I’m pleased to announce that I’ll be doing a Western Canada Book Tour this fall to celebrate the release of my book! I’m looking to travel through BC, Alberta, Saskatchewan and Manitoba. Check out my Facebook event page to keep updated on the latest info, and if you want me to stop by, let me know! If you can help me to arrange the venue, even better. We’re doing house concerts as well as the book signings and/or workshops. Website to be posted soon!
My book, The Witch’s Eight Paths of Power! It will be released on September 1, 2014 from Red Wheel/Weiser. Many of you have been asking me where you can get it, so now I can tell you that you can get it at Amazon, Barnes & Noble, and Google Books. It’s also available at all the Amazon sites; here’s the one for Amazon.ca and for Amazon.co.uk. (If you are in another country, just go to the regular URL for the book and change “.com” to the code for an Amazon in any other country (“.ca”, “.co.uk”, “.fr”, “.jp”, etc). It is a good way to find books, when your local Amazon does not have them.) If you pre-order, you will save 28% and it will only cost you just under $15 USD as opposed to its list price on release of $19.95. And apparently it’s subject to free shipping from both Amazon and Barnes & Noble! Order your copy today and save yourself a few bucks. :) Thanks for your support! Just because it’s been a while, here’s the video playlist I made about the subject to introduce the book and its chapters:
Originally posted on Higher Learning:
Saskatoon berries may look like blueberries, but the shrub is actually more closely related to an apple tree.
According to NPR’s The Salt, the berry,
“…is pretty common in Canada but hasn’t been grown by farmers in the U.S. until recently. Here [in the U.S.], the berry, also sometimes called the serviceberry, has been collected in the wild for generations.”
Until recently the berry had not been commercially grown in the U.S.. The commercial strain, which produces a larger berry with fewer seeds, has just found its way to farmers in Michigan, but hopes to have a nationwide presence eventually.
So what do they taste like? Well, it’s kind of hard to say. Here’s Steve DuCheney, who grows the berries in northern Michigan:
“Every time I eat them I get a different flavor…The other day I had somebody tell me they tasted like peach, and…
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Originally posted on The Leather Library:
They say it never hurts to ask.
I sent a few questions to Rebecca Goldstein’s website, thinking I’d get no reply. She’s a busy person, after all. But she was so kind as to respond to my questions with very thoughtful answers that I’d like to share with you as a follow up to my review.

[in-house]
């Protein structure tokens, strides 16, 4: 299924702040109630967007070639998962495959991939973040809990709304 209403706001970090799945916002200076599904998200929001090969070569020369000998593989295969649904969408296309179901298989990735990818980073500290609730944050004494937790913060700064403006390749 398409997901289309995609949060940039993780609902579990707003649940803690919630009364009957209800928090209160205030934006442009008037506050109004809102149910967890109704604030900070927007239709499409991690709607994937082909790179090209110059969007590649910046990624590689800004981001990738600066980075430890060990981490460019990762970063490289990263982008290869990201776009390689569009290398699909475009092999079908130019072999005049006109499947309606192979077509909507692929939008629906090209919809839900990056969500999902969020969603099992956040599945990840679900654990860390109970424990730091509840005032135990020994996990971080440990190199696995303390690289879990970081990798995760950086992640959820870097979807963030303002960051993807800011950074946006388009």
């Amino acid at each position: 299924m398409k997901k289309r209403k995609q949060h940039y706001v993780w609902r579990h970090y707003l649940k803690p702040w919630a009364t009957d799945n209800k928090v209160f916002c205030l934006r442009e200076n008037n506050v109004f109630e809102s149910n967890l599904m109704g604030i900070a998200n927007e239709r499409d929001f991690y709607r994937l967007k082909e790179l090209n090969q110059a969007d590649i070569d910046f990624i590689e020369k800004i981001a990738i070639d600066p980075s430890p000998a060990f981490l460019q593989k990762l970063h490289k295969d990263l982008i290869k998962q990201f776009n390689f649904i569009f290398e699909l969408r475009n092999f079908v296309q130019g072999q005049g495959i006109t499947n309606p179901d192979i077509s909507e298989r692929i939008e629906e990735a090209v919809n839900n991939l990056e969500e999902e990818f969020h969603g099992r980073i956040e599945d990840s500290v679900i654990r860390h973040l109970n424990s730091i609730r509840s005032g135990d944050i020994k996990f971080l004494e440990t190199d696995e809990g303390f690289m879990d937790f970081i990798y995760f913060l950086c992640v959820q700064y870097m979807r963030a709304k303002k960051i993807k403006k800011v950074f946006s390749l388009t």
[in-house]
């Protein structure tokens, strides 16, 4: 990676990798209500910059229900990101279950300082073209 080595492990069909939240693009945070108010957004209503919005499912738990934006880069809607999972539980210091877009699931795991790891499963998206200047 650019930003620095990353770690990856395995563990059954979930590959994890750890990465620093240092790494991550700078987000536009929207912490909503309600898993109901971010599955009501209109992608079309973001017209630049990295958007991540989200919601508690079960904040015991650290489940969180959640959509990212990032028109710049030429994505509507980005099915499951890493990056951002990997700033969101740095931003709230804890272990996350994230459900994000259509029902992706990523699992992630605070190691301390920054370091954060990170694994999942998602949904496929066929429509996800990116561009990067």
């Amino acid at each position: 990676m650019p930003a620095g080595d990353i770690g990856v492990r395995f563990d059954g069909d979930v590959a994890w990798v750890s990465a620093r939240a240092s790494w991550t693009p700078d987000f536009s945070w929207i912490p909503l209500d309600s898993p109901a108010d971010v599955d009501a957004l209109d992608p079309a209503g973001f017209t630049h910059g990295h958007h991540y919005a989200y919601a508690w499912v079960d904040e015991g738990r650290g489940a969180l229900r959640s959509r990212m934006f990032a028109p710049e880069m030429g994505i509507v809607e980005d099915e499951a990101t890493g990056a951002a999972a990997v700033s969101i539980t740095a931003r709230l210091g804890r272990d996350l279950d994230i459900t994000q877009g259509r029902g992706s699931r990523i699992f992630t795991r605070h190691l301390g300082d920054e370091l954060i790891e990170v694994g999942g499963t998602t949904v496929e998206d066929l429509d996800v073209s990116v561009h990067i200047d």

I thank you for the lovely and thoughtful review of Plato at the Googleplex. I’m under a lot of time pressure right now, but I couldn’t avoid answering your thoughtful questions. Please forgive the inadequacy of the too-brief answers.
Your questions deserve far more.
Rebecca Newberger Goldstein
1. What is your best argument against scientific reductionism?
RG: I don’t know how you mean this question, since I don’t know whether you’re equating “scientific reductionism” with the materialist understanding of the mind. (By “materialist understanding of the mind”…
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Originally posted on The Leather Library:
When my friend told me she heard on NPR that there was a new book out in which “some female philosopher” resurrects the voice of Plato to address today’s moral issues, I took a wild guess as to the author: Rebecca Goldstein.
Maybe the guess wasn’t so wild. I had read The Mind-Body Problem and there aren’t that many right now contemporary female philosophers I know of who are well-versed in Plato and who write fiction. (Although in hindsight I suppose Muriel Barbery would have been a good guess too.) This, I said to myself, is a must-read. For those of you who are reticent about reading philosophy or find the language a bit daunting, I highly recommend this book. Anyone on the street can pick this up and understand it. I recently recommended Plato’s Republic to a friend, but…
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Originally posted on The Blog of Baphomet:
The following technique is one I developed (or was taught by the spirits, or made up in me own head – you pays your money, as they say…) following some mindfulness meditation in my garden. (Which at this time of year is a riot of flowers and vines and burgeoning fruit.) The method uses an asana which is held for a few minutes. In this sense it is similar to the techniques I’ve encountered in Kundalini yoga (specifically in the Longevity Kriya). Kundalini yoga is a fascinating form of practice which I was introduced to by the awesome Kwali, and one that is well worth exploring.
As well as being a physical exercise this method, which I call the ’108 Breaths for Baphomet’ (108 BB), provides an opportunity to connect deeply with our somatic experience, our bodies, the biosphere aspect of who we are. While it’s possible for…
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